Monday, September 19, 2011

Padlock Publications?

No sooner did the New York Times erect a paywall around its online content that Lake County's newspaper of record, the Daily Herald, has followed suit. The gray lady of Arlington Heights, in her own words:
The Daily Herald becomes the first newspaper in the Chicago area to begin charging for access to its digital content -- a necessity the company says is mandated by broad shifts in the traditional newspaper business model.
Subscriber Total Access begins
As operatives are well aware, while video killed the radio star, the Internet killed every other media outlet. Your LakeCountyEye, feeling a little like David.v.Goliath, can commiserate and wish the Herald the best of luck.

Few operatives, however, are happy over the Herald's decision -- the Herald perhaps in anticipation wrote an editorial to explain their action:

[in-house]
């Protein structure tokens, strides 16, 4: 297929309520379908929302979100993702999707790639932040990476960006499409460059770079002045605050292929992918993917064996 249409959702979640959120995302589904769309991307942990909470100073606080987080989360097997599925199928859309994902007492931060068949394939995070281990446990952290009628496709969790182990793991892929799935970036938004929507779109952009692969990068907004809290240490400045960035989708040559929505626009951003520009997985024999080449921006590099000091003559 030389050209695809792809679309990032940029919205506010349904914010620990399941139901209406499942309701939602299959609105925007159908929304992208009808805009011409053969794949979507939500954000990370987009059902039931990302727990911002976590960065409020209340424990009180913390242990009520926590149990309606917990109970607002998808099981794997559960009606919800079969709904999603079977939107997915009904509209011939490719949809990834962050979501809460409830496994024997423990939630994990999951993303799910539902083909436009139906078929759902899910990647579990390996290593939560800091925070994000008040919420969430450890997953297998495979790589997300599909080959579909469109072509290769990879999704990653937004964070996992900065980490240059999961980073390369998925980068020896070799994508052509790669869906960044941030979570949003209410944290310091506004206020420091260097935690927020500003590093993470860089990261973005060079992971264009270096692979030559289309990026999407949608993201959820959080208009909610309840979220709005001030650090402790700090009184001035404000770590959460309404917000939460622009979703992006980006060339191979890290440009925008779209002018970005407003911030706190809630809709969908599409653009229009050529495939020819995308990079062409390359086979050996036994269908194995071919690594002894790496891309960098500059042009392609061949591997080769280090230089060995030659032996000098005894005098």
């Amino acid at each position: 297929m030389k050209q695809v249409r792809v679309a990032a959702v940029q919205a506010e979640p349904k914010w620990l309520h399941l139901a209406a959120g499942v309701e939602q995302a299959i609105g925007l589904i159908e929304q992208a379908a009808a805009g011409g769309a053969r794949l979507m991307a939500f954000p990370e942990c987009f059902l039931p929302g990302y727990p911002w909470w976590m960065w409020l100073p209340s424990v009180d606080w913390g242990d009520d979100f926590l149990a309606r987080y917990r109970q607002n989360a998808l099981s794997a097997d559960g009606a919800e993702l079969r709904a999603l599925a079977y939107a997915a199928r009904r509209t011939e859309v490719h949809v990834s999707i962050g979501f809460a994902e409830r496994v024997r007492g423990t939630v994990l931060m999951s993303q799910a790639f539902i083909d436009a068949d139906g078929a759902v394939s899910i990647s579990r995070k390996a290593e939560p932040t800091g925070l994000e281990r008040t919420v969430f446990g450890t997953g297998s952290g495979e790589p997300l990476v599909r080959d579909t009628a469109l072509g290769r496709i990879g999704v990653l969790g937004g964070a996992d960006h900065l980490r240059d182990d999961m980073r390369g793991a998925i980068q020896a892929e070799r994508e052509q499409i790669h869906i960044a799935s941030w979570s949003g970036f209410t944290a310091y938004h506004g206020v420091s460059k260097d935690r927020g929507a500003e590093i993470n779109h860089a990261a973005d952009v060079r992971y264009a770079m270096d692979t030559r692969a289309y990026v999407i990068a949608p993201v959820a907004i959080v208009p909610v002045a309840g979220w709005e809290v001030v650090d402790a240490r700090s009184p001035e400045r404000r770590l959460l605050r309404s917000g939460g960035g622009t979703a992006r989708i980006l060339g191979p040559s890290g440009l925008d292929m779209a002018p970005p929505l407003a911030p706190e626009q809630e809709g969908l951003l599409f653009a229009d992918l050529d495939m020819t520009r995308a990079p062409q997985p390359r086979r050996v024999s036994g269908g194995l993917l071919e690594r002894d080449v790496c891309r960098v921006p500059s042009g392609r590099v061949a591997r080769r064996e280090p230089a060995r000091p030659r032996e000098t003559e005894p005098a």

It's not altogether clear where the notion arose, but there seems to be a deeply held belief among some that "The Internet should be free."
The reality behind Subscriber Total Access
Ha ha, oops, it looks like operatives are going to have to subscribe first if they want to find out why they have to subscribe.

Just for the record, the deeply held belief meme is actually:
Information wants to be free
The MSM can be counted on to look out for the interests of, first and foremost, well, the MSM. So you have your LakeCountyEye's solemn pledge: operatives will never be sandbagged by a paywall erected around this blog. Your LakeCountyEye has been disinforming the public for free since 1993, and will continue to do so as long as there is an Internet.

Erm, since 2008.


Anonymous said...

$19.95 a gotta be kidding me.

District116 said...

As a last gasp the Daily Herald is trying to stay afloat. We have seen Netflix drop over 40% after their decision to increase prices by almost 60%. We don't have a beef with the Herald's decision to charge for what they feel are value-added services. What we have a problem with is that you must 'opt-out' rather than 'opt-in'. This will result in a windfall profit from print subscribers who fail to thoroughly read their upcoming invoices without realizing the reason for the $4/month increase. We wrote about it in several different posts.